For the first time, a possible treatment for brain-damaged babies or babies who lacked oxygen at birth has emerged.
The treatment is termed therapeutic cooling and it involves cooling the newborn to 32 degrees centigrade for 72 hours as soon as possible after birth.
"This is a very effective treatment and one in four or five of babies treated in this fashion will be normal," Prof John Murphy, a consultant paediatrician in Dublin, said.
"We have had some great results with this treatment in the past two to three years. However, the problem is this treatment must be instituted within six hours of birth.
"We get people to turn off the heaters and keep the babies cold. Then we collect the babies and keep them cool during transport.
"This is the opposite of what one might think. It is not a good idea to wrap these babies up when they have suffered asphyxia," he explained.
He was outlining to the Oireachtas Committee on Health and Children how health services can improve the care and treatment of premature babies.
"We have had some wonderful success stories in the past two years with therapeutic cooling, and one in four or five of babies who would have gone on to have significant cerebral palsy are normal.
"This treatment can only improve – now we have the first breakthrough in preventing this. Oddly enough, the damage from lack of oxygen to the brain does not happen immediately, but over a period of time and if we get within that window, we have the opportunity to reverse the damage.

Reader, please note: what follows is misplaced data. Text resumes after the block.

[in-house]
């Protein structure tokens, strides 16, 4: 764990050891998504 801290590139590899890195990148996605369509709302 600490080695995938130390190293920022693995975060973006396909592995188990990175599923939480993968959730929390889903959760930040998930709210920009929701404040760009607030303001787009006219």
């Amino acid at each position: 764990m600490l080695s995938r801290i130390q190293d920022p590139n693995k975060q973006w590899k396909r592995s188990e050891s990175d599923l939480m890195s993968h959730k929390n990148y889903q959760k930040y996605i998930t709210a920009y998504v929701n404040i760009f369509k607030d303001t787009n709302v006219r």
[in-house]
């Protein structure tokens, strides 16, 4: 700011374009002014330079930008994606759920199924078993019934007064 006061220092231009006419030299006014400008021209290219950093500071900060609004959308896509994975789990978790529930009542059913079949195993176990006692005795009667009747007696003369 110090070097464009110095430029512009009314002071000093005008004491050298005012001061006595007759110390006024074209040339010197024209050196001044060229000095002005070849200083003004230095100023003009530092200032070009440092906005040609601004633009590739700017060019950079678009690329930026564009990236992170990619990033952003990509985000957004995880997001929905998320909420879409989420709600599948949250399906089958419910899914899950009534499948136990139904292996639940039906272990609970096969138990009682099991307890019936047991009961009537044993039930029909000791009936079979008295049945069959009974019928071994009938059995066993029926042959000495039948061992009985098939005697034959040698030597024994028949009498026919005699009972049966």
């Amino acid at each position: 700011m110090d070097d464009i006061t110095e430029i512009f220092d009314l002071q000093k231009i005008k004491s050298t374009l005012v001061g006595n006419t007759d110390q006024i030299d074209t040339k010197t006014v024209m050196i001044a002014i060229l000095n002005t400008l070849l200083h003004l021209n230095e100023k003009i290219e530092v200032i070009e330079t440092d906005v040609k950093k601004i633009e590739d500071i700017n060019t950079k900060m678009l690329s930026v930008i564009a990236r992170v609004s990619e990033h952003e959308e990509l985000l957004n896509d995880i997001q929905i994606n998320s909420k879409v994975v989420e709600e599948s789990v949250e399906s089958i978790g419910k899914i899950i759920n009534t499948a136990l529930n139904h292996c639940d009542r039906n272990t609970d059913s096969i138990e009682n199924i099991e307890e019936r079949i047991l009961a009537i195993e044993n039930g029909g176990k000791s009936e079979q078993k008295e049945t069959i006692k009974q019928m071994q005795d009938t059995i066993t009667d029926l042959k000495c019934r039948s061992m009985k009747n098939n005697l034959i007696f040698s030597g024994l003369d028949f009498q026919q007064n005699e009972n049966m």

"The committee can, therefore, see why we are so keen to be able to transport patients and teach and train people around the country not to put on the radiant heaters but to keep these babies cool so that we can collect them and transport them cold as quickly as possible."
He suggested we have a great opportunity for a world-class neonatal service because Ireland is a small country and "we have great roads and good-quality hospitals around the country with high standards".
Currently, the neonatal transport system to take newborns from one unit to another operates from 9-5.
"However, no service is available after 5pm. The service includes a dedicated ambulance and specially trained doctors and nurses, who collect babies from any unit in the country and take them to whatever facility is selected for the treatment they require," Prof Murphy added.
"This service needs to be developed further. We would like to have a 24/7 service. Babies are regularly born outside of office hours, with some born in the middle of the night and requiring transfer by a dedicated team of staff.
"During our visit to hospitals around the country, the need for a 24/7 service was highlighted. My main priority is to make this happen. A 24/7 transport service would be life saving," he stressed.